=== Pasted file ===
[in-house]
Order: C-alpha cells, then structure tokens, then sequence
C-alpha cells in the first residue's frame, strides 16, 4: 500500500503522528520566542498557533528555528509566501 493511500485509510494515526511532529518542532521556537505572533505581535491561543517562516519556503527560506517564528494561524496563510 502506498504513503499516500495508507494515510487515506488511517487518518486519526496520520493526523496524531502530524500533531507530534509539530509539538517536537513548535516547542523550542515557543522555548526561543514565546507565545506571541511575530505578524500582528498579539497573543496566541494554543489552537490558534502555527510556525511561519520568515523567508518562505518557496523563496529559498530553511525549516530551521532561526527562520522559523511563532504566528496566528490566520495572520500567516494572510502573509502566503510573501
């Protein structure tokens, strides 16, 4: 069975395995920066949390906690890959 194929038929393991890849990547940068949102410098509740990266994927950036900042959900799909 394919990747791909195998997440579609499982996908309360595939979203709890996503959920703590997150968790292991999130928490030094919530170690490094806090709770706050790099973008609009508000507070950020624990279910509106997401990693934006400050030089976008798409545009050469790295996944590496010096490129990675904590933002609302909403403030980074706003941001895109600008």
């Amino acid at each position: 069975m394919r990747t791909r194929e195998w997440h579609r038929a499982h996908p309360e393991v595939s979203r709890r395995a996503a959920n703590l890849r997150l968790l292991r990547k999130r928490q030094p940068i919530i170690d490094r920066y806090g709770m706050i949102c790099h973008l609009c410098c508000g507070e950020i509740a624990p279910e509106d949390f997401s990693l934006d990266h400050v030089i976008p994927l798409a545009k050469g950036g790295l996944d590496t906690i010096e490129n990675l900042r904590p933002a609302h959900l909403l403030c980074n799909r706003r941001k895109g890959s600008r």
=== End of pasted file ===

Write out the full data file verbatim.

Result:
[in-house]
Order: C-alpha cells, then structure tokens, then sequence
C-alpha cells in the first residue's frame, strides 16, 4: 500500500503522528520566542498557533528555528509566501 493511500485509510494515526511532529518542532521556537505572533505581535491561543517562516519556503527560506517564528494561524496563510 502506498504513503499516500495508507494515510487515506488511517487518518486519526496520520493526523496524531502530524500533531507530534509539530509539538517536537513548535516547542523550542515557543522555548526561543514565546507565545506571541511575530505578524500582528498579539497573543496566541494554543489552537490558534502555527510556525511561519520568515523567508518562505518557496523563496529559498530553511525549516530551521532561526527562520522559523511563532504566528496566528490566520495572520500567516494572510502573509502566503510573501
């Protein structure tokens, strides 16, 4: 069975395995920066949390906690890959 194929038929393991890849990547940068949102410098509740990266994927950036900042959900799909 394919990747791909195998997440579609499982996908309360595939979203709890996503959920703590997150968790292991999130928490030094919530170690490094806090709770706050790099973008609009508000507070950020624990279910509106997401990693934006400050030089976008798409545009050469790295996944590496010096490129990675904590933002609302909403403030980074706003941001895109600008």
């Amino acid at each position: 069975m394919r990747t791909r194929e195998w997440h579609r038929a499982h996908p309360e393991v595939s979203r709890r395995a996503a959920n703590l890849r997150l968790l292991r990547k999130r928490q030094p940068i919530i170690d490094r920066y806090g709770m706050i949102c790099h973008l609009c410098c508000g507070e950020i509740a624990p279910e509106d949390f997401s990693l934006d990266h400050v030089i976008p994927l798409a545009k050469g950036g790295l996944d590496t906690i010096e490129n990675l900042r904590p933002a609302h959900l909403l403030c980074n799909r706003r941001k895109g890959s600008r």